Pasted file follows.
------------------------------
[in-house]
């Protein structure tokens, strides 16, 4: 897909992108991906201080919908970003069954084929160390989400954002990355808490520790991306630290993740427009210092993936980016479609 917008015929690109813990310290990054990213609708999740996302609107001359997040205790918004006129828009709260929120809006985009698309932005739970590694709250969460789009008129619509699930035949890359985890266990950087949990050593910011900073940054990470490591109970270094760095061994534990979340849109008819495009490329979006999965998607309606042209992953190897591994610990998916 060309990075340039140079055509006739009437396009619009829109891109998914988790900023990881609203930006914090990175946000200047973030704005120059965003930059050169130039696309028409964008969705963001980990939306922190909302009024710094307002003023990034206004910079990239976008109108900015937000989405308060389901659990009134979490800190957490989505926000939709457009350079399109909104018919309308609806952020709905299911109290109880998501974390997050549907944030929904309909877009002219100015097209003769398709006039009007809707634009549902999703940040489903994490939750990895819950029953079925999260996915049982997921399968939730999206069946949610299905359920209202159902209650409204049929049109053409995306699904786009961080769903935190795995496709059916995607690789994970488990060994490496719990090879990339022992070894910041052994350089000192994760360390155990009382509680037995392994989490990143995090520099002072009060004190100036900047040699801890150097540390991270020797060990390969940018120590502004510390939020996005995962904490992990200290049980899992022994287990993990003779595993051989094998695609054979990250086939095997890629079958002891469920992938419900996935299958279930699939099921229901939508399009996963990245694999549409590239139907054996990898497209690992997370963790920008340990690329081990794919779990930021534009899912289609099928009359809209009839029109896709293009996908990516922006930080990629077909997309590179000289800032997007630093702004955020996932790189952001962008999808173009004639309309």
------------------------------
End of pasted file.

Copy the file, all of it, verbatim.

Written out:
[in-house]
């Protein structure tokens, strides 16, 4: 897909992108991906201080919908970003069954084929160390989400954002990355808490520790991306630290993740427009210092993936980016479609 917008015929690109813990310290990054990213609708999740996302609107001359997040205790918004006129828009709260929120809006985009698309932005739970590694709250969460789009008129619509699930035949890359985890266990950087949990050593910011900073940054990470490591109970270094760095061994534990979340849109008819495009490329979006999965998607309606042209992953190897591994610990998916 060309990075340039140079055509006739009437396009619009829109891109998914988790900023990881609203930006914090990175946000200047973030704005120059965003930059050169130039696309028409964008969705963001980990939306922190909302009024710094307002003023990034206004910079990239976008109108900015937000989405308060389901659990009134979490800190957490989505926000939709457009350079399109909104018919309308609806952020709905299911109290109880998501974390997050549907944030929904309909877009002219100015097209003769398709006039009007809707634009549902999703940040489903994490939750990895819950029953079925999260996915049982997921399968939730999206069946949610299905359920209202159902209650409204049929049109053409995306699904786009961080769903935190795995496709059916995607690789994970488990060994490496719990090879990339022992070894910041052994350089000192994760360390155990009382509680037995392994989490990143995090520099002072009060004190100036900047040699801890150097540390991270020797060990390969940018120590502004510390939020996005995962904490992990200290049980899992022994287990993990003779595993051989094998695609054979990250086939095997890629079958002891469920992938419900996935299958279930699939099921229901939508399009996963990245694999549409590239139907054996990898497209690992997370963790920008340990690329081990794919779990930021534009899912289609099928009359809209009839029109896709293009996908990516922006930080990629077909997309590179000289800032997007630093702004955020996932790189952001962008999808173009004639309309």